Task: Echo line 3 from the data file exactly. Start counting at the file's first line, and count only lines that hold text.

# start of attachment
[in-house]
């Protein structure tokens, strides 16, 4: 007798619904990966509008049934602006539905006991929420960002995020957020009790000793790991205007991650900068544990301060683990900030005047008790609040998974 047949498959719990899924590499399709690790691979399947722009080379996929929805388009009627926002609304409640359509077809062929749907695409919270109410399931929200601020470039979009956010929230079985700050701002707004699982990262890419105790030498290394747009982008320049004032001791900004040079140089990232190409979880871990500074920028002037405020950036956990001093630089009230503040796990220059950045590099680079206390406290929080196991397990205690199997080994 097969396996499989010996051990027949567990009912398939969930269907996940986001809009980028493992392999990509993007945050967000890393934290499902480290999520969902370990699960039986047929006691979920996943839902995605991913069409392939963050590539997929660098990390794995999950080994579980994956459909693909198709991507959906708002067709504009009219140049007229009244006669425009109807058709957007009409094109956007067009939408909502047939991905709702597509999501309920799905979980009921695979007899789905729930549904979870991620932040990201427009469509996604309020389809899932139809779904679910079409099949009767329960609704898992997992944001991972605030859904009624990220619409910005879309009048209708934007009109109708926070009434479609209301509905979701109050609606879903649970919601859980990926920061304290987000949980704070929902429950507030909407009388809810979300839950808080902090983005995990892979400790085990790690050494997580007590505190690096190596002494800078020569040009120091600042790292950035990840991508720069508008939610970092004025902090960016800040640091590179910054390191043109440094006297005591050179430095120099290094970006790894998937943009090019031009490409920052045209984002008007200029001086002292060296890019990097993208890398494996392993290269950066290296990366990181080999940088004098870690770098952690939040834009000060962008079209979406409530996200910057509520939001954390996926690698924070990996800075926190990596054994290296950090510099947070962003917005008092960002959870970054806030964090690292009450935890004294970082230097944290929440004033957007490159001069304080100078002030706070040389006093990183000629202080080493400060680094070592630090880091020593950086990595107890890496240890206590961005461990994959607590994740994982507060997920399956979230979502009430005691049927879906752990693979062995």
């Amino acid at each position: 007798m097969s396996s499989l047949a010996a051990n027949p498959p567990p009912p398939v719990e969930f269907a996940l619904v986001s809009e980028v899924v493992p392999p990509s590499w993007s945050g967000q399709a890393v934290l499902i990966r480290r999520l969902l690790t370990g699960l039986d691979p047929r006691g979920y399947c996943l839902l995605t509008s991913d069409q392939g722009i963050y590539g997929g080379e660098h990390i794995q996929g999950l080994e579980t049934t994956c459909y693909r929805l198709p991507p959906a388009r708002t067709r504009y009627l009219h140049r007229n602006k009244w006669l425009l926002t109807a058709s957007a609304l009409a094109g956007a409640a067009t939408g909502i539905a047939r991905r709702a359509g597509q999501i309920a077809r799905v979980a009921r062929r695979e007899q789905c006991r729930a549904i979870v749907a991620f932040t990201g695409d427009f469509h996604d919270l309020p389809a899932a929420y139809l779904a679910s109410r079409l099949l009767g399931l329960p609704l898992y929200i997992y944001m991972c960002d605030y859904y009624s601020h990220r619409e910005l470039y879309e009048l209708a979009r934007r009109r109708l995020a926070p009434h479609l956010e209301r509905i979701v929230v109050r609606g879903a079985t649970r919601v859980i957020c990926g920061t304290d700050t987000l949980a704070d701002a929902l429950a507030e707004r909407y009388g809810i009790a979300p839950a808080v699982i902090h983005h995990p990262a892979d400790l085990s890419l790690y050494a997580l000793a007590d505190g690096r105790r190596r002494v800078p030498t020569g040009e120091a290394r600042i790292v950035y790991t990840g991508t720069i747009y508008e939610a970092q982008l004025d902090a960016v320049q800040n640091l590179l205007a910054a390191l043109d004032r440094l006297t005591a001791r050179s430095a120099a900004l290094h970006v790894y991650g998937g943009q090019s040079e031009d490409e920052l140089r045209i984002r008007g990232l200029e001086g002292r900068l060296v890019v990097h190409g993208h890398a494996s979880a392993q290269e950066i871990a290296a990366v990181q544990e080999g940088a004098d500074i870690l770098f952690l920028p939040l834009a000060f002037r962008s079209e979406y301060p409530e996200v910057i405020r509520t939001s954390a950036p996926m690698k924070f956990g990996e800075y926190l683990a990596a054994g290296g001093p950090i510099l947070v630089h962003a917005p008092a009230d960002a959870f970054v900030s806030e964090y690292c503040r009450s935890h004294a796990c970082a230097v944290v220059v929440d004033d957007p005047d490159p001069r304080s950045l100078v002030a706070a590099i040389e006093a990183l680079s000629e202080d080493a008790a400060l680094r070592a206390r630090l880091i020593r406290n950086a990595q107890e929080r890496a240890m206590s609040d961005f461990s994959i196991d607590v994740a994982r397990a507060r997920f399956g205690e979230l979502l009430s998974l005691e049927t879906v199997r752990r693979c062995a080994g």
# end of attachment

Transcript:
């Amino acid at each position: 007798m097969s396996s499989l047949a010996a051990n027949p498959p567990p009912p398939v719990e969930f269907a996940l619904v986001s809009e980028v899924v493992p392999p990509s590499w993007s945050g967000q399709a890393v934290l499902i990966r480290r999520l969902l690790t370990g699960l039986d691979p047929r006691g979920y399947c996943l839902l995605t509008s991913d069409q392939g722009i963050y590539g997929g080379e660098h990390i794995q996929g999950l080994e579980t049934t994956c459909y693909r929805l198709p991507p959906a388009r708002t067709r504009y009627l009219h140049r007229n602006k009244w006669l425009l926002t109807a058709s957007a609304l009409a094109g956007a409640a067009t939408g909502i539905a047939r991905r709702a359509g597509q999501i309920a077809r799905v979980a009921r062929r695979e007899q789905c006991r729930a549904i979870v749907a991620f932040t990201g695409d427009f469509h996604d919270l309020p389809a899932a929420y139809l779904a679910s109410r079409l099949l009767g399931l329960p609704l898992y929200i997992y944001m991972c960002d605030y859904y009624s601020h990220r619409e910005l470039y879309e009048l209708a979009r934007r009109r109708l995020a926070p009434h479609l956010e209301r509905i979701v929230v109050r609606g879903a079985t649970r919601v859980i957020c990926g920061t304290d700050t987000l949980a704070d701002a929902l429950a507030e707004r909407y009388g809810i009790a979300p839950a808080v699982i902090h983005h995990p990262a892979d400790l085990s890419l790690y050494a997580l000793a007590d505190g690096r105790r190596r002494v800078p030498t020569g040009e120091a290394r600042i790292v950035y790991t990840g991508t720069i747009y508008e939610a970092q982008l004025d902090a960016v320049q800040n640091l590179l205007a910054a390191l043109d004032r440094l006297t005591a001791r050179s430095a120099a900004l290094h970006v790894y991650g998937g943009q090019s040079e031009d490409e920052l140089r045209i984002r008007g990232l200029e001086g002292r900068l060296v890019v990097h190409g993208h890398a494996s979880a392993q290269e950066i871990a290296a990366v990181q544990e080999g940088a004098d500074i870690l770098f952690l920028p939040l834009a000060f002037r962008s079209e979406y301060p409530e996200v910057i405020r509520t939001s954390a950036p996926m690698k924070f956990g990996e800075y926190l683990a990596a054994g290296g001093p950090i510099l947070v630089h962003a917005p008092a009230d960002a959870f970054v900030s806030e964090y690292c503040r009450s935890h004294a796990c970082a230097v944290v220059v929440d004033d957007p005047d490159p001069r304080s950045l100078v002030a706070a590099i040389e006093a990183l680079s000629e202080d080493a008790a400060l680094r070592a206390r630090l880091i020593r406290n950086a990595q107890e929080r890496a240890m206590s609040d961005f461990s994959i196991d607590v994740a994982r397990a507060r997920f399956g205690e979230l979502l009430s998974l005691e049927t879906v199997r752990r693979c062995a080994g």